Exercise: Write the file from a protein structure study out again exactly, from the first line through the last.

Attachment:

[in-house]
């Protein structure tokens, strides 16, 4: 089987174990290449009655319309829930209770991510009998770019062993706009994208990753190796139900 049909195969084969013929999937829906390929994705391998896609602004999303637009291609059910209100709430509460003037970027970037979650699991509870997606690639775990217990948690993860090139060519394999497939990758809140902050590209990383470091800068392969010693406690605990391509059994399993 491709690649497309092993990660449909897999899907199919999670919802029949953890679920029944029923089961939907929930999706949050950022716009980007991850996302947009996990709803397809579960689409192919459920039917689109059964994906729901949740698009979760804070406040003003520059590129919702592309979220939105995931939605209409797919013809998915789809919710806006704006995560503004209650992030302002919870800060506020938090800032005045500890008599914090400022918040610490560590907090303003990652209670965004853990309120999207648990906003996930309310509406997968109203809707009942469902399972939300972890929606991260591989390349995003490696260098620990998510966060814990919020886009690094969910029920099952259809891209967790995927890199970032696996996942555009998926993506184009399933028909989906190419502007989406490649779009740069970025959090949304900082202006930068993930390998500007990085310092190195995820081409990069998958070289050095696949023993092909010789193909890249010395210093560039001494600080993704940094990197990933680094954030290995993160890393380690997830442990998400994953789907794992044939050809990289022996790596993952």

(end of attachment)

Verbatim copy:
[in-house]
């Protein structure tokens, strides 16, 4: 089987174990290449009655319309829930209770991510009998770019062993706009994208990753190796139900 049909195969084969013929999937829906390929994705391998896609602004999303637009291609059910209100709430509460003037970027970037979650699991509870997606690639775990217990948690993860090139060519394999497939990758809140902050590209990383470091800068392969010693406690605990391509059994399993 491709690649497309092993990660449909897999899907199919999670919802029949953890679920029944029923089961939907929930999706949050950022716009980007991850996302947009996990709803397809579960689409192919459920039917689109059964994906729901949740698009979760804070406040003003520059590129919702592309979220939105995931939605209409797919013809998915789809919710806006704006995560503004209650992030302002919870800060506020938090800032005045500890008599914090400022918040610490560590907090303003990652209670965004853990309120999207648990906003996930309310509406997968109203809707009942469902399972939300972890929606991260591989390349995003490696260098620990998510966060814990919020886009690094969910029920099952259809891209967790995927890199970032696996996942555009998926993506184009399933028909989906190419502007989406490649779009740069970025959090949304900082202006930068993930390998500007990085310092190195995820081409990069998958070289050095696949023993092909010789193909890249010395210093560039001494600080993704940094990197990933680094954030290995993160890393380690997830442990998400994953789907794992044939050809990289022996790596993952």